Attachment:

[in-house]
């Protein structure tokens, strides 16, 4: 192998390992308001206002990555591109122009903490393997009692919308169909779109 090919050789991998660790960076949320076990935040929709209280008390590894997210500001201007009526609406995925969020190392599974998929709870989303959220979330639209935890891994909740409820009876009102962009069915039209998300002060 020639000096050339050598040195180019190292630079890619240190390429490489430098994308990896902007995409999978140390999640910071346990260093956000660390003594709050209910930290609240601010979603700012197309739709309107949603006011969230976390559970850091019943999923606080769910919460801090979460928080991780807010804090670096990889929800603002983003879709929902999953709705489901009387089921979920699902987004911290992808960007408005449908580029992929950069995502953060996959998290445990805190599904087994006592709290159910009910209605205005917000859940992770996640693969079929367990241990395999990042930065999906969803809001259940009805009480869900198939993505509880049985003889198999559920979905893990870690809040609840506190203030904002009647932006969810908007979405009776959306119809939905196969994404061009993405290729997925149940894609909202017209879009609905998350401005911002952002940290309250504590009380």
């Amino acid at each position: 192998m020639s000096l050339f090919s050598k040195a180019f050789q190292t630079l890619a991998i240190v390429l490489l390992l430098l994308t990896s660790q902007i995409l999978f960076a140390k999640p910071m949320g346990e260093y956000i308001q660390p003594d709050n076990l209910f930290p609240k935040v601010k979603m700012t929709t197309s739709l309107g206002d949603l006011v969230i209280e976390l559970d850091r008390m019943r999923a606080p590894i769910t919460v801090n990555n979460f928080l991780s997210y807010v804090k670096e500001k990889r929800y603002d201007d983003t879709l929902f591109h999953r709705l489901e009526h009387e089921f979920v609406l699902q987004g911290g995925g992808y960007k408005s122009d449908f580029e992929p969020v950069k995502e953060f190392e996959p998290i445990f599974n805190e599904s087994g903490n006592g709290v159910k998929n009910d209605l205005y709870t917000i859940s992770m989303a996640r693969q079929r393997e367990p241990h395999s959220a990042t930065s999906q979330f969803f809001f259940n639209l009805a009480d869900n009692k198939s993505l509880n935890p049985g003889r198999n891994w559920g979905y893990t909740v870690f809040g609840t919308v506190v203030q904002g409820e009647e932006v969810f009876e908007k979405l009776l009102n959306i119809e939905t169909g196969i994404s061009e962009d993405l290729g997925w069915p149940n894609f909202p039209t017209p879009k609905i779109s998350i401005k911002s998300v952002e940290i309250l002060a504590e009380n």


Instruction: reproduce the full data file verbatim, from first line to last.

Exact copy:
[in-house]
């Protein structure tokens, strides 16, 4: 192998390992308001206002990555591109122009903490393997009692919308169909779109 090919050789991998660790960076949320076990935040929709209280008390590894997210500001201007009526609406995925969020190392599974998929709870989303959220979330639209935890891994909740409820009876009102962009069915039209998300002060 020639000096050339050598040195180019190292630079890619240190390429490489430098994308990896902007995409999978140390999640910071346990260093956000660390003594709050209910930290609240601010979603700012197309739709309107949603006011969230976390559970850091019943999923606080769910919460801090979460928080991780807010804090670096990889929800603002983003879709929902999953709705489901009387089921979920699902987004911290992808960007408005449908580029992929950069995502953060996959998290445990805190599904087994006592709290159910009910209605205005917000859940992770996640693969079929367990241990395999990042930065999906969803809001259940009805009480869900198939993505509880049985003889198999559920979905893990870690809040609840506190203030904002009647932006969810908007979405009776959306119809939905196969994404061009993405290729997925149940894609909202017209879009609905998350401005911002952002940290309250504590009380």
């Amino acid at each position: 192998m020639s000096l050339f090919s050598k040195a180019f050789q190292t630079l890619a991998i240190v390429l490489l390992l430098l994308t990896s660790q902007i995409l999978f960076a140390k999640p910071m949320g346990e260093y956000i308001q660390p003594d709050n076990l209910f930290p609240k935040v601010k979603m700012t929709t197309s739709l309107g206002d949603l006011v969230i209280e976390l559970d850091r008390m019943r999923a606080p590894i769910t919460v801090n990555n979460f928080l991780s997210y807010v804090k670096e500001k990889r929800y603002d201007d983003t879709l929902f591109h999953r709705l489901e009526h009387e089921f979920v609406l699902q987004g911290g995925g992808y960007k408005s122009d449908f580029e992929p969020v950069k995502e953060f190392e996959p998290i445990f599974n805190e599904s087994g903490n006592g709290v159910k998929n009910d209605l205005y709870t917000i859940s992770m989303a996640r693969q079929r393997e367990p241990h395999s959220a990042t930065s999906q979330f969803f809001f259940n639209l009805a009480d869900n009692k198939s993505l509880n935890p049985g003889r198999n891994w559920g979905y893990t909740v870690f809040g609840t919308v506190v203030q904002g409820e009647e932006v969810f009876e908007k979405l009776l009102n959306i119809e939905t169909g196969i994404s061009e962009d993405l290729g997925w069915p149940n894609f909202p039209t017209p879009k609905i779109s998350i401005k911002s998300v952002e940290i309250l002060a504590e009380n």